Next, he turned to Lonely Planet’s “Talk to Us” team, which had relationships with frequent travelers and Lonely Planet customers and surveys that group on key issues. The Talk to Us team scheduled online focus groups to discuss the concept of downloadable travel products.
-> Strategy #2. Offer content that complements (not competes with) guidebooks
Because Noonan wanted to test new types of content along with ins-and-outs of the digital format, the team didn’t simply digitize existing guidebooks. They created unique products intended to appeal to certain niches:
o Guides for special events. In advance of a total solar eclipse visible in Libya, they created a downloadable travel guide to appeal to tourists who planned to flock to the North African country for the event.
o Short-trip or one-city guides. Aiming for travelers who were only spending a few days in a particular location, they developed new “City Breaks” -- 10-11 page guides organized around themes, such as food, art & architecture, culture and budget travel, for six European destinations: Bilbao & San Sebastian, Bologna, Granada, Marseille, Nice and Seville.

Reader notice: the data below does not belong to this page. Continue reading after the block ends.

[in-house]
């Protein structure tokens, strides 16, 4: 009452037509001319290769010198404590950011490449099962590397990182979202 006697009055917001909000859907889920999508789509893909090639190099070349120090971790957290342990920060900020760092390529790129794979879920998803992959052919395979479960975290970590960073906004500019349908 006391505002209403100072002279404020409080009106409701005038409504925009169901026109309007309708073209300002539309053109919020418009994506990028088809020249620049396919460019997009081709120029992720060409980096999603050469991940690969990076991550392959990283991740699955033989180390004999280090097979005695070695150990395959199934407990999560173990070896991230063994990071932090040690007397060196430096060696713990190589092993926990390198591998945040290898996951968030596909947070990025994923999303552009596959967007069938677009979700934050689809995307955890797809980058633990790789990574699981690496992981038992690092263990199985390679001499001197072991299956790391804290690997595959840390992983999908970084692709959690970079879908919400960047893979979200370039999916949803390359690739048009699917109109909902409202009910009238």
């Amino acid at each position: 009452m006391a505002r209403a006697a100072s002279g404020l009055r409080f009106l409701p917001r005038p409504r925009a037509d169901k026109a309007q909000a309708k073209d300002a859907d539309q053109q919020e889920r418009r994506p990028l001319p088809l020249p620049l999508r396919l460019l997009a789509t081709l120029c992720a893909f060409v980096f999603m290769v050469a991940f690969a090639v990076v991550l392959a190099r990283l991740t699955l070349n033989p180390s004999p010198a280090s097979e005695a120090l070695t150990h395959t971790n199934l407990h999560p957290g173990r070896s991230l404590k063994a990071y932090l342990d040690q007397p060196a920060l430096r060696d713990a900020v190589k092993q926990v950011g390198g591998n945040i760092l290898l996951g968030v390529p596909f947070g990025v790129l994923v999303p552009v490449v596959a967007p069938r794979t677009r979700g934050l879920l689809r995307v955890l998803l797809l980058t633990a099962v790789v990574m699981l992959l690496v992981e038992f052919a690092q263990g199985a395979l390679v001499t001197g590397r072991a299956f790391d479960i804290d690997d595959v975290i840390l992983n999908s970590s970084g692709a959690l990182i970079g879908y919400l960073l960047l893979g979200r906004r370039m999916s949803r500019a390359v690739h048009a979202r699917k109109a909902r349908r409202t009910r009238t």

o Audio products. The team created audio phrasebooks to help travelers with foreign languages. Again, they chose a limited number to test, creating phrasebooks for French, Italian and Spanish.
o Maps. Downloadable maps were created as the kind of product a traveler might need while already out on a trip but after adding a new city to his or her itinerary, and needed quick access to some reference materials.
Much of the content for those products was repurposed from existing guidebooks or online destination guides. However, the team made sure each new product also contained unique and timely information to match the immediacy of the downloadable format. “There’s an absolute expectation that content online is up to the minute,” Noonan says.